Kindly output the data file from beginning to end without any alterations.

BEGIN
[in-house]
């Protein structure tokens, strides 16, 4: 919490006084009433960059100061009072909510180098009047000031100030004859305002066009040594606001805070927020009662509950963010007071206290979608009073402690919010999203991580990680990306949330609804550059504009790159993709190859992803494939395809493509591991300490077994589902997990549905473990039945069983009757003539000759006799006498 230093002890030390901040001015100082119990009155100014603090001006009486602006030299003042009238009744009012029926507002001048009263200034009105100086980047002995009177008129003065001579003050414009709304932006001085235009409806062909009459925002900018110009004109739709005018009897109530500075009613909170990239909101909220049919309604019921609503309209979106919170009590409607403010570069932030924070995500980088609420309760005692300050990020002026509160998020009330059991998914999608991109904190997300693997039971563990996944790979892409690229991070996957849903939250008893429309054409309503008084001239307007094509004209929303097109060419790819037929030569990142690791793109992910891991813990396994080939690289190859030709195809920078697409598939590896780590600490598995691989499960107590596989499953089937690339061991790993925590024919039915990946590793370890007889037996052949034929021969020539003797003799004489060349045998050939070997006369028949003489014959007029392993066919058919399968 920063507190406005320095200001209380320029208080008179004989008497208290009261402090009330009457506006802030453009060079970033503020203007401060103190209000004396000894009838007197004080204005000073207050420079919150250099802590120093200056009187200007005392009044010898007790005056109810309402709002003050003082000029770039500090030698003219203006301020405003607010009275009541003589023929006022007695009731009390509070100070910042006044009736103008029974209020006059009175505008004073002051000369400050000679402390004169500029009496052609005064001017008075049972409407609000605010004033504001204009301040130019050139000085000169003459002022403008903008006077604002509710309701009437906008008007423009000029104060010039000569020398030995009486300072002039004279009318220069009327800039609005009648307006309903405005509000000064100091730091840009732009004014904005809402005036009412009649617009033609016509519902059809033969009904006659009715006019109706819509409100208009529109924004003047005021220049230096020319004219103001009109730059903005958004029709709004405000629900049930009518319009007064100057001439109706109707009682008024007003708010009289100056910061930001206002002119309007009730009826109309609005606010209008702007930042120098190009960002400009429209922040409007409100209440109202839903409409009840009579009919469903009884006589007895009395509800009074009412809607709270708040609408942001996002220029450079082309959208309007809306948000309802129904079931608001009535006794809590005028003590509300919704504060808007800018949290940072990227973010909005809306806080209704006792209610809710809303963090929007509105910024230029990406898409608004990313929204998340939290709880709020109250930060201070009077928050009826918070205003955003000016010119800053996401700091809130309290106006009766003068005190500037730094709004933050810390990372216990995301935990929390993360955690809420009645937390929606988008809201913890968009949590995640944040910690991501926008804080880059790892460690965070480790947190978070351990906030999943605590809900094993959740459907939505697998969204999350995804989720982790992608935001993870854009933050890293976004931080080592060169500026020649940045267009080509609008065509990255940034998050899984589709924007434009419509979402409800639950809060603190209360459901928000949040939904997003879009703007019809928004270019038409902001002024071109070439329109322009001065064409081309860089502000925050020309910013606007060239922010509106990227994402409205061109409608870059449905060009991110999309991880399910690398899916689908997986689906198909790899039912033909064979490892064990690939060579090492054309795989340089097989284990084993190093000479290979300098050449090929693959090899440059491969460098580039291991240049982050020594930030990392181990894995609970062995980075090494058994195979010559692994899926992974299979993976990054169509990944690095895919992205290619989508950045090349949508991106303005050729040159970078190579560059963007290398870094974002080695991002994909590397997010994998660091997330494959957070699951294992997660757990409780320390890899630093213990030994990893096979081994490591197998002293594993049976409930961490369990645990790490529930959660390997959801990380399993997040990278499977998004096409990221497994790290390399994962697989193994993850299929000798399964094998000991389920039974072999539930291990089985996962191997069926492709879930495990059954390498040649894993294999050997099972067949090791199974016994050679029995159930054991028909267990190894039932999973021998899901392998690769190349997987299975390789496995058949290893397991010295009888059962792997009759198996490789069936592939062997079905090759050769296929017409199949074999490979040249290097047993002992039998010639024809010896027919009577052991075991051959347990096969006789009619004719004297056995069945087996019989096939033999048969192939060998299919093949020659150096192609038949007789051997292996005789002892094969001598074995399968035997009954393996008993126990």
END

[in-house]
């Protein structure tokens, strides 16, 4: 919490006084009433960059100061009072909510180098009047000031100030004859305002066009040594606001805070927020009662509950963010007071206290979608009073402690919010999203991580990680990306949330609804550059504009790159993709190859992803494939395809493509591991300490077994589902997990549905473990039945069983009757003539000759006799006498 230093002890030390901040001015100082119990009155100014603090001006009486602006030299003042009238009744009012029926507002001048009263200034009105100086980047002995009177008129003065001579003050414009709304932006001085235009409806062909009459925002900018110009004109739709005018009897109530500075009613909170990239909101909220049919309604019921609503309209979106919170009590409607403010570069932030924070995500980088609420309760005692300050990020002026509160998020009330059991998914999608991109904190997300693997039971563990996944790979892409690229991070996957849903939250008893429309054409309503008084001239307007094509004209929303097109060419790819037929030569990142690791793109992910891991813990396994080939690289190859030709195809920078697409598939590896780590600490598995691989499960107590596989499953089937690339061991790993925590024919039915990946590793370890007889037996052949034929021969020539003797003799004489060349045998050939070997006369028949003489014959007029392993066919058919399968 920063507190406005320095200001209380320029208080008179004989008497208290009261402090009330009457506006802030453009060079970033503020203007401060103190209000004396000894009838007197004080204005000073207050420079919150250099802590120093200056009187200007005392009044010898007790005056109810309402709002003050003082000029770039500090030698003219203006301020405003607010009275009541003589023929006022007695009731009390509070100070910042006044009736103008029974209020006059009175505008004073002051000369400050000679402390004169500029009496052609005064001017008075049972409407609000605010004033504001204009301040130019050139000085000169003459002022403008903008006077604002509710309701009437906008008007423009000029104060010039000569020398030995009486300072002039004279009318220069009327800039609005009648307006309903405005509000000064100091730091840009732009004014904005809402005036009412009649617009033609016509519902059809033969009904006659009715006019109706819509409100208009529109924004003047005021220049230096020319004219103001009109730059903005958004029709709004405000629900049930009518319009007064100057001439109706109707009682008024007003708010009289100056910061930001206002002119309007009730009826109309609005606010209008702007930042120098190009960002400009429209922040409007409100209440109202839903409409009840009579009919469903009884006589007895009395509800009074009412809607709270708040609408942001996002220029450079082309959208309007809306948000309802129904079931608001009535006794809590005028003590509300919704504060808007800018949290940072990227973010909005809306806080209704006792209610809710809303963090929007509105910024230029990406898409608004990313929204998340939290709880709020109250930060201070009077928050009826918070205003955003000016010119800053996401700091809130309290106006009766003068005190500037730094709004933050810390990372216990995301935990929390993360955690809420009645937390929606988008809201913890968009949590995640944040910690991501926008804080880059790892460690965070480790947190978070351990906030999943605590809900094993959740459907939505697998969204999350995804989720982790992608935001993870854009933050890293976004931080080592060169500026020649940045267009080509609008065509990255940034998050899984589709924007434009419509979402409800639950809060603190209360459901928000949040939904997003879009703007019809928004270019038409902001002024071109070439329109322009001065064409081309860089502000925050020309910013606007060239922010509106990227994402409205061109409608870059449905060009991110999309991880399910690398899916689908997986689906198909790899039912033909064979490892064990690939060579090492054309795989340089097989284990084993190093000479290979300098050449090929693959090899440059491969460098580039291991240049982050020594930030990392181990894995609970062995980075090494058994195979010559692994899926992974299979993976990054169509990944690095895919992205290619989508950045090349949508991106303005050729040159970078190579560059963007290398870094974002080695991002994909590397997010994998660091997330494959957070699951294992997660757990409780320390890899630093213990030994990893096979081994490591197998002293594993049976409930961490369990645990790490529930959660390997959801990380399993997040990278499977998004096409990221497994790290390399994962697989193994993850299929000798399964094998000991389920039974072999539930291990089985996962191997069926492709879930495990059954390498040649894993294999050997099972067949090791199974016994050679029995159930054991028909267990190894039932999973021998899901392998690769190349997987299975390789496995058949290893397991010295009888059962792997009759198996490789069936592939062997079905090759050769296929017409199949074999490979040249290097047993002992039998010639024809010896027919009577052991075991051959347990096969006789009619004719004297056995069945087996019989096939033999048969192939060998299919093949020659150096192609038949007789051997292996005789002892094969001598074995399968035997009954393996008993126990």